Although police recording of child sexual abuse offences has increased in recent years, prior to levelling off in 2019/20, there has been a sharp decline in the proportion of investigations ending in a charge or a summons – from 32% in 2014/15 to 11% in 2021/22. Cases involving sexual exploitation, grooming or child sexual abuse images are more likely to result in prosecutions, compared with those involving rape or sexual assault. It is probable that most intra-familial child sexual abuse cases will involve rape or sexual assault, but data on the relationship between abuser and victim is not available.

The 2020 joint targeted area inspection referred to above found that the quality of criminal investigations of child sexual abuse in the family environment was sometimes poor, with complex cases managed by less experienced officers and considerable delays that left children at risk of further abuse.

Therapeutic support

A variety of psychosocial interventions offered to adult and adolescent survivors of sexual violence and abuse have been shown to improve their mental health and wellbeing. However, there is a shortage of therapeutic support for children who have experienced sexual abuse, and provision varies widely depending on funding available in local areas. Support is often time-limited and once it ends there is no provision if further impacts of trauma emerge later.

Longer term interventions that are trauma-focused and work with both the child and a non-abusing parent have the strongest evidence base.

Family-focused support

Interventions that focus on the whole family as well as the individual child are important, not least because children often feel responsible for their family’s distress in the aftermath of sexual abuse, and this can be reduced through providing support to non-abusing family members.

Finding out that their child has been sexually abused is a major life crisis for a non-abusing parent, often with long-term effects on their mental health. This can be particularly so if they experienced sexual abuse in childhood themselves, as it may trigger memories of their own experience of abuse. When it is the non-abusing parent’s partner or ex-partner who is suspected of the abuse, the impact is both emotional and practical, with the potential for family breakdown and housing and financial instability.

When sibling sexual abuse is identified, this also represents a crisis within the family. Typical responses include shock, disbelief, anger and self-blame, and parents can feel torn between the needs of the child who has harmed and the child who has been harmed.

When a non-abusing parent discovers that abuse of their child has occurred within the family how they respond is crucial. Good support from parents is linked to better long-term outcomes for children, making it all the more important that parents are supported in turn by professionals.

Most family support focuses on the needs of non-abusing parents, usually mothers. The impact of intra-familial abuse on all children in the family – whether they have been victims, have witnessed the abuse, have been unaware of it or have themselves abused a sibling – is often overlooked. Where intra-familial abuse has involved abuse by a sibling, professional involvement that assesses and addresses the entire family’s needs has been found to improve the recovery of children who have harmed, those who have been harmed, and their parents and other siblings. However, it must be recognised that such family-based intervention is not always possible, or even advisable, if the family is too disorganised, chaotic or abusive. One small-scale study found that, in eight out of nine families where a parent or foster carer had reported the behaviour and a decision had been taken for the siblings to remain living together or having unsupervised contact, there was a further incident of concerning sexual behaviour between the siblings or another child in the family.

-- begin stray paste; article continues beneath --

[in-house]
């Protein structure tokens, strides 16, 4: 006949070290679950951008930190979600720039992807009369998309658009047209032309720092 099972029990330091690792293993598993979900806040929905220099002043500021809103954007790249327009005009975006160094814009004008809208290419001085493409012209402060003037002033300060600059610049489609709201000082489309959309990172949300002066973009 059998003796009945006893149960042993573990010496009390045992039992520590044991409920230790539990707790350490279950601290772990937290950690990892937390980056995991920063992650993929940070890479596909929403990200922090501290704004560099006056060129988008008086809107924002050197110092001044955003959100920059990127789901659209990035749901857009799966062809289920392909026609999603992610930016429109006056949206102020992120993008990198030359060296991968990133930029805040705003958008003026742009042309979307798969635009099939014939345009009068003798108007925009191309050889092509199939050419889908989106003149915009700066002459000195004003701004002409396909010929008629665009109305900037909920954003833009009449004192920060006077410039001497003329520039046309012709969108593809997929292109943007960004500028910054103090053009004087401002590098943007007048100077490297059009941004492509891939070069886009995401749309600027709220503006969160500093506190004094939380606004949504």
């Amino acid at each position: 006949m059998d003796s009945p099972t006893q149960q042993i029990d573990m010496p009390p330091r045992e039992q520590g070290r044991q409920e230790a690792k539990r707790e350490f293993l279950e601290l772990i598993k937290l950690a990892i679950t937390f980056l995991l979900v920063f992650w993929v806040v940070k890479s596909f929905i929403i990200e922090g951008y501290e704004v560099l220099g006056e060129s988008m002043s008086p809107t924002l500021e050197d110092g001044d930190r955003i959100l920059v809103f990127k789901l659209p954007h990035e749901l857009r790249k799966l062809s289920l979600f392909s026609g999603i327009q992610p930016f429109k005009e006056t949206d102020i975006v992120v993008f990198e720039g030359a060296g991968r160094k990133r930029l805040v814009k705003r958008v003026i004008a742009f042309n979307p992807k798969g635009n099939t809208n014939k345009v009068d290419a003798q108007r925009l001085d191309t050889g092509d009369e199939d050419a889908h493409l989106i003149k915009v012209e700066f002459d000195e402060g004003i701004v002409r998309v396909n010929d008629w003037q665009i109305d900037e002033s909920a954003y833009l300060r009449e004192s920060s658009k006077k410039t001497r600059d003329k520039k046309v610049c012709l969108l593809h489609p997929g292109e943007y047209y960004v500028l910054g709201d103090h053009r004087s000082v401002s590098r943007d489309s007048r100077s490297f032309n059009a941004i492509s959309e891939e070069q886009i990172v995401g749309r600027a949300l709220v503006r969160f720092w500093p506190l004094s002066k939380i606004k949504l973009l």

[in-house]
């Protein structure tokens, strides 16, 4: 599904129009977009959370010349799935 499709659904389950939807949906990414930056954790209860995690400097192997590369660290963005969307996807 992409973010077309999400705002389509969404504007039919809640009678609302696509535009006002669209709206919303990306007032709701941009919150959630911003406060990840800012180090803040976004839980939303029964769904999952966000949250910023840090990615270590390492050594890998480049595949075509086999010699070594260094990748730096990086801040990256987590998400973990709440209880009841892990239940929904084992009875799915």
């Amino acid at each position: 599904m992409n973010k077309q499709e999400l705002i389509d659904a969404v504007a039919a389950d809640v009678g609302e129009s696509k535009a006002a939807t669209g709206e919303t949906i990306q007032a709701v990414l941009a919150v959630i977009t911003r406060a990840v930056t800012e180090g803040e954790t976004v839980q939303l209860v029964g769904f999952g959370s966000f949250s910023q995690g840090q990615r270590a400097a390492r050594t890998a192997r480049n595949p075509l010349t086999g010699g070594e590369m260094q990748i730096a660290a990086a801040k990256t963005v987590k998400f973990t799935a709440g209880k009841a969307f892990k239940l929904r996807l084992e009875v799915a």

Some researchers conclude that non-abusing carers’ support needs are inseparable from those of their child, and their distress should not be overlooked by professionals. Mothers often report feeling blamed, judged, and not understood by friends and other family members. Support from professionals who are supportive, empathetic and knowledgeable about the issue is therefore highly valued.

Findings from trials of trauma-focused cognitive behavioural therapy (CBT) point to the importance of carer involvement and education in achieving positive outcomes for children and in reducing carers’ stress. There is strong evidence that CBT for non-abusing parents and school-age children is effective in preventing deterioration of child mental health and/or recurrence of abuse.

Evaluation of the NSPCC’s ‘Women as Protectors’ programme (aimed specifically at mothers and carers in contact with men who pose a risk of sexual harm to children) found a positive impact on women’s capacity to keep their children safe, and stability in many participants’ mental and emotional health was sustained. Women particularly valued the group work element of the programme.

Other evaluations have found that non-abusing parents who participate in support groups report increased wellbeing and confidence, reduced stress, and greater ability to care for their child and manage relationships with professionals. Groups help participants to build vital social networks with others who share similar experiences, help to normalise children’s behaviour, and may reduce depression.


Crown Prosecution Service (2022) Rape and Sexual Offences – Chapter 7: Key Legislation and Offences. London: CPS.

Read the earlier 2018 paper